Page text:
For small businesses, being able to forecast cash flow is an important component of day-to-day decision-making. Not knowing how much cash is available can create headaches when it comes time to hire, make purchases or pay bills.
"It's frustrating when you just don't know if you can afford something or not," says Colin Hewitt, co-founder of Float. "You look at the cash in your bank account, but it doesn't have any insight into what spending is imminent."
Float was built to help small business owners address cash flow questions. Here, Colin shares more about Float and discusses how companies can manage their money more efficiently and effectively. Read on:
Tell us about Float.
Float is a simple intuitive cash flow forecasting and budgeting software in the cloud. It auto-syncs with Xero and FreeAgent to create a living spreadsheet out of your present and historical bank transactions. No data entry is necessary.
You can view your forecast from a daily or monthly perspective to drill down into the details or look at the big picture. you can also set budgets to stay on track and make well-informed decisions, get notified of overdue bills and invoices, and do what-if analyses to test how altering expected payment dates on critical invoices can affect your cash flow.
With Float, you can grow your business and get the peace of mind you want knowing that your finances are in good hands.
Who should be using Float?
SMEs, accountants, and bookkeepers can use Float for themselves and their clients. In general, Float should be used by business owners who would like to have the ability to plan their spending based upon where their bank balance will be sitting months (or years) from now.
What small business problems are you hoping to solve with Float?
Float was designed to save its users from the tedium of manually updating spreadsheets, and to provide an accurate up-to-date forecast that can be used to understand their finances. Decision-making is easier when you know the exact effect of, for instance, hiring a new employee, purchasing a new company van, or increasing sales by five percent. It's a good way to get into the habit of budgeting as your business grows.
Why is forecasting so important for small business owners?
I'd say forecasting in practice can be pretty neglected, primarily for two reasons. First, it's so speculative that it isn't something a business can really trust; after all, as soon as it is produced, it's already out of date. And secondly, because of the time it takes.
Getting started is often the hardest part. Customizing someone else's spreadsheet isn't easy; there are a lot of hidden formulas, parts that you're not sure are relevant, and a lot of general redundancy. Even when you have the perfect spreadsheet, it's a pain to keep it up to date.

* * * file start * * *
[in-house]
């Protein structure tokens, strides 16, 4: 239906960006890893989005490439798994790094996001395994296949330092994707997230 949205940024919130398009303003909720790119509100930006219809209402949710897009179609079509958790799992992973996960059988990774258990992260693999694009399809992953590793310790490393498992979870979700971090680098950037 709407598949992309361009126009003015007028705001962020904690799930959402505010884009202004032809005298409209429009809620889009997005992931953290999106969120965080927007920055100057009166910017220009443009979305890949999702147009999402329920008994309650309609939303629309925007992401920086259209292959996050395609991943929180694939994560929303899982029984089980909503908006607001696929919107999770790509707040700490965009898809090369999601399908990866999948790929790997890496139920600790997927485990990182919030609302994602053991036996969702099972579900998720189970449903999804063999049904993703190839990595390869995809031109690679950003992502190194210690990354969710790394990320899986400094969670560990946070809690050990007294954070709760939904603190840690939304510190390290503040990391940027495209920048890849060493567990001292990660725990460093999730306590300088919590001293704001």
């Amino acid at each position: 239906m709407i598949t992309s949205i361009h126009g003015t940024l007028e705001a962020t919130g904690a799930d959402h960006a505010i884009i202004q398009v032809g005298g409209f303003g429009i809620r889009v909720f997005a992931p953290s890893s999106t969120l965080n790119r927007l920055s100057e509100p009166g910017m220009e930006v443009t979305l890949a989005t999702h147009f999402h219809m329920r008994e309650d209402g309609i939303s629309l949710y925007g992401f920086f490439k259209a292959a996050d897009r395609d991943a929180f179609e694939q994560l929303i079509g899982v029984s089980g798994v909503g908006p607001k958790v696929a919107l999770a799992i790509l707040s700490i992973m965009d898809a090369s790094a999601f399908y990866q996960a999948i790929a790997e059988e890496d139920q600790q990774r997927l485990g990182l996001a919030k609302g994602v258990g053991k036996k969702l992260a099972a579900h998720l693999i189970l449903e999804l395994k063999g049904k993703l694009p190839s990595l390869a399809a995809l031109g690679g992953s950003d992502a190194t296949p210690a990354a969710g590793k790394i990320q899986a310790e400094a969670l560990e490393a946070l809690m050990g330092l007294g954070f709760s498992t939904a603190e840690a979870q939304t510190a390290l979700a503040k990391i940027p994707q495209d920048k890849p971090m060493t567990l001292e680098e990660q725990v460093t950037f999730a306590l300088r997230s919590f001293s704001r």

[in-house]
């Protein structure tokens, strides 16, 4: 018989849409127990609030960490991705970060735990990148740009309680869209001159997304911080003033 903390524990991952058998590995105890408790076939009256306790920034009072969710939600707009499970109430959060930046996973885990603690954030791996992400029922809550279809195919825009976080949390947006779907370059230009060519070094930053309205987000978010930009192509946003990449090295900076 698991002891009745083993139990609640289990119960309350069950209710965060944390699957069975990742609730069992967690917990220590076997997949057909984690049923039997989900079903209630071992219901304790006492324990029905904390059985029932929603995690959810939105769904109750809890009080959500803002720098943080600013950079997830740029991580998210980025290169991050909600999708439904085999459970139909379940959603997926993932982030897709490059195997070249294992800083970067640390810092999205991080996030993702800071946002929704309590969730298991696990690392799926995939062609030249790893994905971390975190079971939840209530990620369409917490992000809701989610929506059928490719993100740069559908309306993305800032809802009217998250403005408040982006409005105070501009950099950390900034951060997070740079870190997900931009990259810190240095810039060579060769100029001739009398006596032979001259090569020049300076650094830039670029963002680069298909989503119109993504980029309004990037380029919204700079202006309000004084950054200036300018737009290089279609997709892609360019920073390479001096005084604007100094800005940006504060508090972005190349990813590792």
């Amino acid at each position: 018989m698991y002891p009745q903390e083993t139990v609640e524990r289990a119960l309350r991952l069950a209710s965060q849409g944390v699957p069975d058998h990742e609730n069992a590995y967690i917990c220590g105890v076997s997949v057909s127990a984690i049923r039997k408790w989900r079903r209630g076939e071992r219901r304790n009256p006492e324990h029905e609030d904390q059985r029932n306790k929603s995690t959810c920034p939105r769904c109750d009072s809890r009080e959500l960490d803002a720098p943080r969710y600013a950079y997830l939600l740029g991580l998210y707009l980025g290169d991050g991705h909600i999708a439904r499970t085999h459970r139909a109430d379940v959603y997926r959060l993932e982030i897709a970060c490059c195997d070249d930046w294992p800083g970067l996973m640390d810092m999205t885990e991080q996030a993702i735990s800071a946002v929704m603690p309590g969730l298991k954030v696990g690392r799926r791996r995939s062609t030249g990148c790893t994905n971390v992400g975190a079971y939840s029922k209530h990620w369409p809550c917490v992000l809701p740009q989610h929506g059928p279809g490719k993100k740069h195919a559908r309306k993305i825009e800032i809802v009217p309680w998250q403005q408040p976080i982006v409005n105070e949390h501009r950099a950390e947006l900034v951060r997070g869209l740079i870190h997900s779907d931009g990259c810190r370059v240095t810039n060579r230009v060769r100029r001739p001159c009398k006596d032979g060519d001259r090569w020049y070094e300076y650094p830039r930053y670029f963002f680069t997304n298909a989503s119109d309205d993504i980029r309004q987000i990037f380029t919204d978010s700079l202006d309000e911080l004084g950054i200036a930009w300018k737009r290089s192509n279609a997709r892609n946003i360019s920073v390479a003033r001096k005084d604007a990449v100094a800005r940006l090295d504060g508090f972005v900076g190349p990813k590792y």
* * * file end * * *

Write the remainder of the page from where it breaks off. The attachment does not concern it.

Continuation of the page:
For all these reasons, forecasting can seem like a waste of time. However, if you can get your forecast up to date quickly, short-term forecasting can become invaluable. You're able to immediately understand real "what-if" scenarios, such as the implications of late payments or new contract wins. Accurate forecasting like this not only gives peace of mind so you can see any potential cash shortfalls, but also makes sure you're effectively putting the cash in the business to work, rather than sitting on cash because you're afraid to spend it.
What are some good money management habits small business owners need to develop?
The three keys are:
- Making sure you've got a plan in place, and your plan is realistic and updated regularly.
- Staying on top of your debtors. Often people wait until they are chased for cash, so you want to be on the top of the pile.
- Getting an accounting system in place that you can access from anywhere.
Your system should be efficient and automated, and all invoices should be able to be added to your system immediately. Use a system like Receipt-Bank, Entryless or Hubdoc. Don't put these off until the end of the month; instead, get things going in real-time.
What considerations should business owners make when weighing whether to handle their own books or hire an accountant?
Always find a good accountant; that's super important and it's just not worth the hassle of doing it on your own. Your time is worth more. Once you get to a certain size, a bookkeeper will probably become invaluable too; but it's often worth doing it for a while on your own and putting a system in place so you're clear on the role of the bookkeeper and aren't overly reliant on them if they were no longer available.
What are some of your other favorite accounting/money management tools or resources you think small business owners should check out?
Depending on the accounting software you use, there should be a good community of add-ons that really integrate nicely. Ultimately, you're looking for a way of getting receipts and invoices into that system with ease, and then you want a way of adding reporting software or business intelligence on the other end. If you're a retailer or ecommerce site, you really want your software to be integrated -- it makes all the difference in the world.